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Four misconceptions regarding the benefits of SD-WAN

It's all too easy to get sucked into the buzz and misconceptions around software-defined WAN technology. Here are four points to be aware of about the touted benefits of SD-WAN.

When any technology or service is marketed heavily, a number of common misconceptions and concerns may arise. In the context of software-defined WAN, vendors market IT management features in a way that loses the original benefits of SD-WAN, in some respect.

SD-WAN is frequently touted as the savior of WAN pricing, flexibility and performance. But, as with every technology, unlocking the benefits of SD-WAN requires thought and attention. This article addresses common concerns and misconceptions IT teams have when considering SD-WAN technology.

Misconception No. 1: Internet connectivity as the panacea

The first misconception is SD-WAN is an internet-based technology that's unable to use other types of WAN interfaces.

The overall SD-WAN vision is one of an agnostic WAN technology positioned to use any network connectivity type, coupled with security and traffic prioritization. The product development reality for SD-WAN is somewhat different, however, as marketing often defines the feature sets with internet backbones as the basis for achieving cost savings.

SD-WAN does offer cost savings, especially when compared with Layer 3 virtual private routed networks like MPLS. In order to achieve those savings, SD-WAN architecture uses lower-cost connectivity in the form of internet connectivity. But with the abundance of "internet cost saving" marketing, IT teams are led to believe SD-WAN only supports internet-based connectivity -- note that SD-WAN vendors or providers can position their offerings as they see fit.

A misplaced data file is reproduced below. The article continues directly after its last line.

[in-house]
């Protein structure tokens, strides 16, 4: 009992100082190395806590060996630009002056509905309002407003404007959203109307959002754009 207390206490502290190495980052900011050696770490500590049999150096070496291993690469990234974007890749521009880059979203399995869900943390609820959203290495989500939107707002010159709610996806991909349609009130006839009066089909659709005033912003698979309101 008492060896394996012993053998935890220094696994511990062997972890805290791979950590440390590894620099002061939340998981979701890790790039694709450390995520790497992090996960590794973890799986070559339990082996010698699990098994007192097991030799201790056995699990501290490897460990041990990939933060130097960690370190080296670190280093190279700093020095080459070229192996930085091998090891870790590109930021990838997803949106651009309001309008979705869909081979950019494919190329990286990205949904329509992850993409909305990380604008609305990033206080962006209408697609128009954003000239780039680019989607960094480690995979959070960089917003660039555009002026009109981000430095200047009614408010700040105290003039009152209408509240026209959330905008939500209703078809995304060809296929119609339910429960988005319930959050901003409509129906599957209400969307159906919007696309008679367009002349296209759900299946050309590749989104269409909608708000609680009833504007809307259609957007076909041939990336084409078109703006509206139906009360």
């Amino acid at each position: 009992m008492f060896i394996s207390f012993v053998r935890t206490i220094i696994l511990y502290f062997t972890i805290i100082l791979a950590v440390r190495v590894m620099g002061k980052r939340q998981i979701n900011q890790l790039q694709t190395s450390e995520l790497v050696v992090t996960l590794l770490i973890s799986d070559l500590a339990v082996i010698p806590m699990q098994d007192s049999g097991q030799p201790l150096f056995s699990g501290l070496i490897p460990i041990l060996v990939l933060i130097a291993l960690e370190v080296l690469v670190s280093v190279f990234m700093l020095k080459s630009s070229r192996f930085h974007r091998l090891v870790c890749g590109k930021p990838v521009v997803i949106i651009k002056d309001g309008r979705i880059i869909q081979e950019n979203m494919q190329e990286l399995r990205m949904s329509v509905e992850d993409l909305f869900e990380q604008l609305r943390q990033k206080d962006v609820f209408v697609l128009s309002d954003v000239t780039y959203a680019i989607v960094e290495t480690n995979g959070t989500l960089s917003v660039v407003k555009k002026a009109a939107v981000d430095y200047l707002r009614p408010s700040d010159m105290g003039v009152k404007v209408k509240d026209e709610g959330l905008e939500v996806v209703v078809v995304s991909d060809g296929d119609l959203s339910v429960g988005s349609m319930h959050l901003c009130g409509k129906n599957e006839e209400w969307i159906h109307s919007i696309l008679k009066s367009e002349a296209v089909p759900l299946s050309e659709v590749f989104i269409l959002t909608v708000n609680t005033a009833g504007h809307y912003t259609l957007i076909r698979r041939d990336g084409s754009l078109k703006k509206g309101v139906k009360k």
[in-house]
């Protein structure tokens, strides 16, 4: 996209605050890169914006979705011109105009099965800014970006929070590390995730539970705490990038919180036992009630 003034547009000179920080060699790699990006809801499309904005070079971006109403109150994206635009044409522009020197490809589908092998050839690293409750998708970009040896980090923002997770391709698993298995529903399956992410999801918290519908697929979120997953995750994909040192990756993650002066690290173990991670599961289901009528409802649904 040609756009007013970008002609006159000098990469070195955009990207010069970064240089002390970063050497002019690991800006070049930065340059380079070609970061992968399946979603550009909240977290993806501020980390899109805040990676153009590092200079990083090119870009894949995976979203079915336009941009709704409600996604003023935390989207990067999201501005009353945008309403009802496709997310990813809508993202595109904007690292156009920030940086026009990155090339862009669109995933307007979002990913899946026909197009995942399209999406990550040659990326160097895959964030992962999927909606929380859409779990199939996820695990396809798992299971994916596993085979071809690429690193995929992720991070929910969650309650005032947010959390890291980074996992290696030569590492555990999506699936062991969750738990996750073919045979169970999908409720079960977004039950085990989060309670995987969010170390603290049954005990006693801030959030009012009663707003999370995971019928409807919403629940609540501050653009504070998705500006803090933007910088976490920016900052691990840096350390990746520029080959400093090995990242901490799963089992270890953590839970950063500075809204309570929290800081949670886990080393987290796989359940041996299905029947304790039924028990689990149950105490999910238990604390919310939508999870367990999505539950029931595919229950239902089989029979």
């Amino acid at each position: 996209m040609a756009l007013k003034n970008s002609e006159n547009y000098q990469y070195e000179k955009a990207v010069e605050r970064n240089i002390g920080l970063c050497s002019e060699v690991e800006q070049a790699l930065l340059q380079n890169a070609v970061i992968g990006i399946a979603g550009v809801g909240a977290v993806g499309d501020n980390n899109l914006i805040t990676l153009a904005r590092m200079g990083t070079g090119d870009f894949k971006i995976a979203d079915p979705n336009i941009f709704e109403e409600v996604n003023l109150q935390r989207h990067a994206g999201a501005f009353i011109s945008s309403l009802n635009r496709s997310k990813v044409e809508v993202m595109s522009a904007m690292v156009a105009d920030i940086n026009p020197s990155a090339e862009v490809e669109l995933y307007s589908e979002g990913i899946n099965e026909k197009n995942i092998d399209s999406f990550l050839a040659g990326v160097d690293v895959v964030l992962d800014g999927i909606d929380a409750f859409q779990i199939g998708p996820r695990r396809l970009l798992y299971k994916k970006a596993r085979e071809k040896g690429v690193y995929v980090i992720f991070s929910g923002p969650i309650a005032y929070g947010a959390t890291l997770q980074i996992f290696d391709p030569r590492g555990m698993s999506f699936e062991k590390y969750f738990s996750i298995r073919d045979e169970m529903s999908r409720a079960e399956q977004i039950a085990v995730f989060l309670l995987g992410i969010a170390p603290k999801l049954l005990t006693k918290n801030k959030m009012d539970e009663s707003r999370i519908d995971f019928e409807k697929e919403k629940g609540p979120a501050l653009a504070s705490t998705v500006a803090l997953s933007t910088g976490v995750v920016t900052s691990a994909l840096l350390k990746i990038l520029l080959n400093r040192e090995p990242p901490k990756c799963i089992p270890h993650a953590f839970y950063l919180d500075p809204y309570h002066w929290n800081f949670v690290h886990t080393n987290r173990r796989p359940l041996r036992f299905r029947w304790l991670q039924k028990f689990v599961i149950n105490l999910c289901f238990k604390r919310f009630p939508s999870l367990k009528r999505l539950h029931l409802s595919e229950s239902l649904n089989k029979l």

The architecture of most current networks, however, is based on a hybrid of broadband circuits that use different combinations of MPLS, virtual private LAN service and optical point-to-point or multipoint connectivity. This hybrid network architecture helps enterprises align their business requirements to the right design.

In addition to cost savings, the benefits of SD-WAN exist as byproducts of software feature sets. These benefits include granular security, quality of service (QoS) based on connectivity state and management simplicity. In short, internet connectivity is only one benefit to drive cost savings with SD-WAN.

Misconception No. 2: SD-WAN replaces MPLS

From the beginning, SD-WAN was positioned as a replacement technology for MPLS. While there is a certain truth in the adoption of SD-WAN as a replacement for MPLS, private networking remains a component of both hybrid architectures and software-defined networks.

The drivers behind internet-based SD-WAN are created out of mobility, public cloud-based access and agility. Where guaranteed end-to-end global performance is required, however, private IP continues to be the prevalent technology. The internet as a VPN with added SD-WAN functionality may be a capability that's good enough, but private IP circuits are the way forward when it comes to key corporate global locations.